The craft

Magnàn at work.

The tinsmith's craft did not require any particular skills: often it was the father or a family member, who taught the apprentice all the secrets of the job and took him with him in his journeys far from home.

The equipment used consisted of just a few tools: the bellows (el bufét) or forge, a few bars of tin, a small anvil hoisted up on to a piece of wood (l’incügen), scissors to cut the sheet of metal (i fòrbes), a punch (el bulzùn), a hammer, nails (la ciudère), a pair of tongs, some thin sheets of copper, a container for the raw acid and one for the heated acid. Everything was stored in a wooden box (la bùlgia), also used as a work stool. It had a leather belt and was carried around the neck as they travelled from one place to another.

When he reached the village, the tinsmith went round to announce his arrival with his typical cry of l’è scià èl magnàn, often accompanied by banging a copper pot with a stick.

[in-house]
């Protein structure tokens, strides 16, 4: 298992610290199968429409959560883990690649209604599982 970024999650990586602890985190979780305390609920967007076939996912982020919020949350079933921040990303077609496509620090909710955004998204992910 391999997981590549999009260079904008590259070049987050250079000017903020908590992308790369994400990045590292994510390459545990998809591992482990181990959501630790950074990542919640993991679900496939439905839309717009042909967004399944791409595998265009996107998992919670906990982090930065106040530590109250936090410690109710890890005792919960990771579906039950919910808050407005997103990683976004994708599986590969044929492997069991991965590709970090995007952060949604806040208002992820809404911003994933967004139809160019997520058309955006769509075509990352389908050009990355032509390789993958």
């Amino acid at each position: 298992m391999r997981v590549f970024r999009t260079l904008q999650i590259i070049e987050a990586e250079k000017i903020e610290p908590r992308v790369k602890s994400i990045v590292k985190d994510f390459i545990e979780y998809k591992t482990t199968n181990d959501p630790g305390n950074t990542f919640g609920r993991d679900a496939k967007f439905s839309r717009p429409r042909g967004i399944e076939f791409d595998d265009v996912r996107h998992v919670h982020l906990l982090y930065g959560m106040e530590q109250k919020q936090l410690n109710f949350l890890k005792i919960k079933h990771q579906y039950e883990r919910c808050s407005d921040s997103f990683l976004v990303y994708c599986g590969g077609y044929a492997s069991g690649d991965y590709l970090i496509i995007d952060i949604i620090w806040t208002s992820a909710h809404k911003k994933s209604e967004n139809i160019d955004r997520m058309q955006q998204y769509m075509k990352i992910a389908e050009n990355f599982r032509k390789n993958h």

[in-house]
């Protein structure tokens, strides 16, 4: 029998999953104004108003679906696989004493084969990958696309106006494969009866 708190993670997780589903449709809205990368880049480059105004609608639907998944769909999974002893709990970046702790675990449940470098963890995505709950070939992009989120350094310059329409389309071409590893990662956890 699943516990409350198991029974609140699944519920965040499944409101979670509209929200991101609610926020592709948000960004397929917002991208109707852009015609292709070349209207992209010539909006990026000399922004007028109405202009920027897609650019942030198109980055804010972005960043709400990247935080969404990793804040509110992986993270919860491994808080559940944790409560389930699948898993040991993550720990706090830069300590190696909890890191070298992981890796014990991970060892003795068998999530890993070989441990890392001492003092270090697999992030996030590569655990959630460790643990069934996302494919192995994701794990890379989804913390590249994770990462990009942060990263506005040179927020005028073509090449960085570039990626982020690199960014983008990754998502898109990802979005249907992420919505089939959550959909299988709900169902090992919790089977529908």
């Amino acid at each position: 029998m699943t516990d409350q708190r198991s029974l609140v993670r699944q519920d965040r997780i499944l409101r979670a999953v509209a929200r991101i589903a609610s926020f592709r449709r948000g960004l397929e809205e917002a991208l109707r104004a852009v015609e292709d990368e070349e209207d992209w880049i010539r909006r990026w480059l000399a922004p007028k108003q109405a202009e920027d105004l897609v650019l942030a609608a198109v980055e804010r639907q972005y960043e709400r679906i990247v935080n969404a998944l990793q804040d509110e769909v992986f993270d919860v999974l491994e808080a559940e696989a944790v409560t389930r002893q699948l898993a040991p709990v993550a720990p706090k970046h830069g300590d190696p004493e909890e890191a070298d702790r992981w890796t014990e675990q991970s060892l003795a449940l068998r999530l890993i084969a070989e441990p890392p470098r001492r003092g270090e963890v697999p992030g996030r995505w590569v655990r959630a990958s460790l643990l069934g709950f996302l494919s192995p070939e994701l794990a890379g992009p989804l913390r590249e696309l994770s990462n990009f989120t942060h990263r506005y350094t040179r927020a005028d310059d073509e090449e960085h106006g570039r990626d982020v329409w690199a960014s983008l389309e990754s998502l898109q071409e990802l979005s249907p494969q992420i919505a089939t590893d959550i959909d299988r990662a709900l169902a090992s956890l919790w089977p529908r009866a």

He always worked out in the open air, usually in a corner of the village square, as he had to use fire. The tinsmith also used certain materials daily, such as tin, mixed in small amounts with lead. Copper required a special skill and only some tinsmiths managed to acquire the techniques using galvanised sheet metal, raw or muriatic acid, heated acid, tow and wadding. They also had the bèrfe, a sealant they applied on the outside of broken or cracked pots used particularly to cook food. It consisted of a mixture of egg white, powdered soapstone, lime and ash.